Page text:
This summer, the Sixth Circuit rejected class action litigants’ filing of the bulk of their class settlement documents under seal. Shane Grp., Inc. v. Blue Cross Blue Shield of Mich., 825 F.3d 299 (6th Cir. 2016). The Sixth Circuit’s decision here is another indication of the increasing scrutiny that federal courts are taking with respect to class action settlements.

Controlling 60 percent of the commercial health insurance market in Michigan, Blue Cross obtained most-favored-nation agreements with more than 40 hospitals in the state. Under these agreements, Blue Cross promised to increase its own reimbursement rates for hospital services in return for each hospital’s agreement to charge other commercial health insurers at least the same reimbursement rate as Blue Cross. Additionally, Blue Cross secured most-favored-nation-plus agreements with 22 other Michigan hospitals, ensuring that those hospitals charged other commercial insurers a higher reimbursement rate than Blue Cross.

The Department of Justice filed a price-fixing claim against Blue Cross, and plaintiffs filed this piggyback class action, seeking $13.7 billion plus treble damages. After Michigan outlawed most-favored-nation clauses, the DOJ dismissed its complaint. The class action, however, proceeded. Plaintiffs moved for and defendants opposed class certification, filing each and every exhibit under seal. After the plaintiffs’ expert submitted his report, estimating class-wide damages at just $118 million, Blue Cross moved to exclude the report. Once again, the parties filed each and every document under seal. Continue Reading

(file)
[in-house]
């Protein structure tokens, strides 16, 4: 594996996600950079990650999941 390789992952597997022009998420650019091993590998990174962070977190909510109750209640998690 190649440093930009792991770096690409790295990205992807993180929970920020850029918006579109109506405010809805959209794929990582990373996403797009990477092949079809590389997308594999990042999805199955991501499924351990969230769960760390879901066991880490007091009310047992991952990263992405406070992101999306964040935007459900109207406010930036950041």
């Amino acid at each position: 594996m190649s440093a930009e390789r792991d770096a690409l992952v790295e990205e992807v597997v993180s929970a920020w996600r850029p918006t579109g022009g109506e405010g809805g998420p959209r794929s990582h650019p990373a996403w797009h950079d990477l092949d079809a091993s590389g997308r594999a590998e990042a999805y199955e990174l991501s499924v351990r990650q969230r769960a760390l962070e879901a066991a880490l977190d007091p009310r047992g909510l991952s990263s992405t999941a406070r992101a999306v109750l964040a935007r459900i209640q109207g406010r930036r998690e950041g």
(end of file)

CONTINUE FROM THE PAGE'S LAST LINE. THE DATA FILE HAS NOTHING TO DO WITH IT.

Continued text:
Sanctions Imposed on Five Attorneys for Class Settlement Forum Shopping

Five Arkansas attorneys have been formally reprimanded by a federal judge in the Western District of Arkansas after stipulating to dismissal “for the purposes of seeking a more favorable forum and avoiding an adverse decision” in connection with the approval of a class settlement. The court had initially considered harsher injunctive sanctions, including requiring the attorneys to provide notice to any federal Arkansas court in which they submitted a class settlement for approval that they “had previously been sanctioned for improper conduct in connection with a class action settlement agreement.” The court’s decision serves as a warning to class action attorneys as they engage in settlement discussions.

In Adams et al. v. United Services Automobile Ass’n et al., W.D. Ark. No. 2:14-cv-02013, the plaintiffs originally filed their putative class action in Polk County, Arkansas. The case was removed to the Western District of Arkansas and assigned to Chief District Judge P.K. Holmes III. After lengthy settlement negotiations, the parties stipulated to voluntary dismissal of the case in federal court. The next day, the plaintiffs refiled the action in Polk County, along with a motion for class certification and for approval of the class settlement.